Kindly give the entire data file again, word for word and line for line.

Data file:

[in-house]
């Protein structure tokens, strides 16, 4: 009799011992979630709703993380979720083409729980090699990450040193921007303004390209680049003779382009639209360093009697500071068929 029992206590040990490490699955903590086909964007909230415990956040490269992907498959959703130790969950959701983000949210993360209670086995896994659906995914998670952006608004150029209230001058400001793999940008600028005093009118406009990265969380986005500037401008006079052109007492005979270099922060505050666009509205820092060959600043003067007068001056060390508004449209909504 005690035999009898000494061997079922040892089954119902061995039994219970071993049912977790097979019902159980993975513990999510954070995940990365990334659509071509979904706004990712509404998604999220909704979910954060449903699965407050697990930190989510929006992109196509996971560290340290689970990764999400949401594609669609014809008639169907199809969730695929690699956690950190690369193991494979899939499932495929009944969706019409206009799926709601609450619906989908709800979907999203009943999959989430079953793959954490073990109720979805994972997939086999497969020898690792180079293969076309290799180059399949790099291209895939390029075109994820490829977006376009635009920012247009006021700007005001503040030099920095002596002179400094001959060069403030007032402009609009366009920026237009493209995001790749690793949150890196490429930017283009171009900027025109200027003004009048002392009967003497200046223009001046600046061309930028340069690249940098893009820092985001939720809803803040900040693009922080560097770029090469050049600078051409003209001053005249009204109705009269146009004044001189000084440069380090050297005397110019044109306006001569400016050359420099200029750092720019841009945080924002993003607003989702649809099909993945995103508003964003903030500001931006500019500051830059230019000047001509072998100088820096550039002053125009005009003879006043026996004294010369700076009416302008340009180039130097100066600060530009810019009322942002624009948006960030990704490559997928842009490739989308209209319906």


[in-house]
């Protein structure tokens, strides 16, 4: 009799011992979630709703993380979720083409729980090699990450040193921007303004390209680049003779382009639209360093009697500071068929 029992206590040990490490699955903590086909964007909230415990956040490269992907498959959703130790969950959701983000949210993360209670086995896994659906995914998670952006608004150029209230001058400001793999940008600028005093009118406009990265969380986005500037401008006079052109007492005979270099922060505050666009509205820092060959600043003067007068001056060390508004449209909504 005690035999009898000494061997079922040892089954119902061995039994219970071993049912977790097979019902159980993975513990999510954070995940990365990334659509071509979904706004990712509404998604999220909704979910954060449903699965407050697990930190989510929006992109196509996971560290340290689970990764999400949401594609669609014809008639169907199809969730695929690699956690950190690369193991494979899939499932495929009944969706019409206009799926709601609450619906989908709800979907999203009943999959989430079953793959954490073990109720979805994972997939086999497969020898690792180079293969076309290799180059399949790099291209895939390029075109994820490829977006376009635009920012247009006021700007005001503040030099920095002596002179400094001959060069403030007032402009609009366009920026237009493209995001790749690793949150890196490429930017283009171009900027025109200027003004009048002392009967003497200046223009001046600046061309930028340069690249940098893009820092985001939720809803803040900040693009922080560097770029090469050049600078051409003209001053005249009204109705009269146009004044001189000084440069380090050297005397110019044109306006001569400016050359420099200029750092720019841009945080924002993003607003989702649809099909993945995103508003964003903030500001931006500019500051830059230019000047001509072998100088820096550039002053125009005009003879006043026996004294010369700076009416302008340009180039130097100066600060530009810019009322942002624009948006960030990704490559997928842009490739989308209209319906």